Shikami (wry face), written 顰 in kanji and also written “獅噛” (the grimacing face of “shishi “, a legendary creature) or “歯噛” (grimace) in old times, is a wooden Noh mask categorized as a fierce god in Noh theater.
The mask exhibits horrifyingly well a ferocious moment of a shishi with its mouth open and a demonic grimace.
“Shikami” is the derivation of a word, “shikamettsura” (a wry or frowning face) used today. The mask is quite popular, appearing in a number of plays including Ooeyama, Momijigari and Tsuchigumo.
Shishi is a legendary lion like animal that has been passed down since ancient times and is regarded as sacred, and in some cases, a symbol of evil.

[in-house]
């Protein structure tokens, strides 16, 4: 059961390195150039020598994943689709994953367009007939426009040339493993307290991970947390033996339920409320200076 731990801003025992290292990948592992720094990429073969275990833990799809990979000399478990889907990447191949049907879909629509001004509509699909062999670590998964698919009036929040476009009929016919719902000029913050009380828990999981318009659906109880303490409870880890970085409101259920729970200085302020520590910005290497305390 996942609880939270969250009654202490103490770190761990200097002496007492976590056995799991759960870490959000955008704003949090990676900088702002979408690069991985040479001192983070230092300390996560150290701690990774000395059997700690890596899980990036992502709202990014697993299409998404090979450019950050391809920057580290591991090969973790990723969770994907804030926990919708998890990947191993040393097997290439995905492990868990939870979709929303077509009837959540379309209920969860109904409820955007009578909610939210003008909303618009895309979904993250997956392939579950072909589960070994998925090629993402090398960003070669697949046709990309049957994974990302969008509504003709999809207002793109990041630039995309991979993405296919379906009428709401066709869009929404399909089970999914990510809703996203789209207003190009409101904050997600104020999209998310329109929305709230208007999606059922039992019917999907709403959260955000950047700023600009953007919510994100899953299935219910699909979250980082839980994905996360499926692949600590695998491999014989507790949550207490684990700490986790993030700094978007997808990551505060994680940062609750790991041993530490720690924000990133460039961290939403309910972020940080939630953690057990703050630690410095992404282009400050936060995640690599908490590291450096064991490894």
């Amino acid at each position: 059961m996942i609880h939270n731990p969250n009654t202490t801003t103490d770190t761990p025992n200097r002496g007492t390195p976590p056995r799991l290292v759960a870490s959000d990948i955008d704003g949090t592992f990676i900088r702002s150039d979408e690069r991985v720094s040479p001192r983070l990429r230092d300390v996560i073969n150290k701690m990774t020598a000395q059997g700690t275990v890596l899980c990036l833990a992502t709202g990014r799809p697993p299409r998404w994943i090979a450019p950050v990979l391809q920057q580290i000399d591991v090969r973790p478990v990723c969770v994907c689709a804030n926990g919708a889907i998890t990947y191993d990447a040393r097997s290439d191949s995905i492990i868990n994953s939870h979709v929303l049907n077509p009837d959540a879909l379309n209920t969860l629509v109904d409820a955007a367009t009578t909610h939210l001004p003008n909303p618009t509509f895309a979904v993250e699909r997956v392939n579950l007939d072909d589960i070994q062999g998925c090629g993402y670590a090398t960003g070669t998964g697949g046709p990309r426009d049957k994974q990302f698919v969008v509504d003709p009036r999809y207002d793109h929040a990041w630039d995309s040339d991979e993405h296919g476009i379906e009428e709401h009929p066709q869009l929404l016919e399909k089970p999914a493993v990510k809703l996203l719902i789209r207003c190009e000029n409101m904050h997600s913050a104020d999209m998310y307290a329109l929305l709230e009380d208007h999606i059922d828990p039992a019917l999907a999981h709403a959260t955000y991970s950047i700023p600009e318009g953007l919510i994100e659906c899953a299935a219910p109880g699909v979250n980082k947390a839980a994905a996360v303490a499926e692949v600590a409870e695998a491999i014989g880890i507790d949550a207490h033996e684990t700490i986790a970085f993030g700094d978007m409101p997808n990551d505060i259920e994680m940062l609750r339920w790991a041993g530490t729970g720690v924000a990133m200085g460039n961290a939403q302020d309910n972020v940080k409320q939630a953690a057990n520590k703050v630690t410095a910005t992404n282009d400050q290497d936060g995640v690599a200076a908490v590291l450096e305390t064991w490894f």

Some might think that it’s cynical or even comical to think that by a human actor putting the mask on and playing shishi, he becomes awed and feared by the audience. In fact in Kyougen Theatre, animals are mostly used to make scenes funny.
Yet, once an actor appears on the stage with this mask on, he instantly turns into an object of fear and audiences become captivated by the story.
This shows Japanese people are fascinated by awesome and fearsome figures.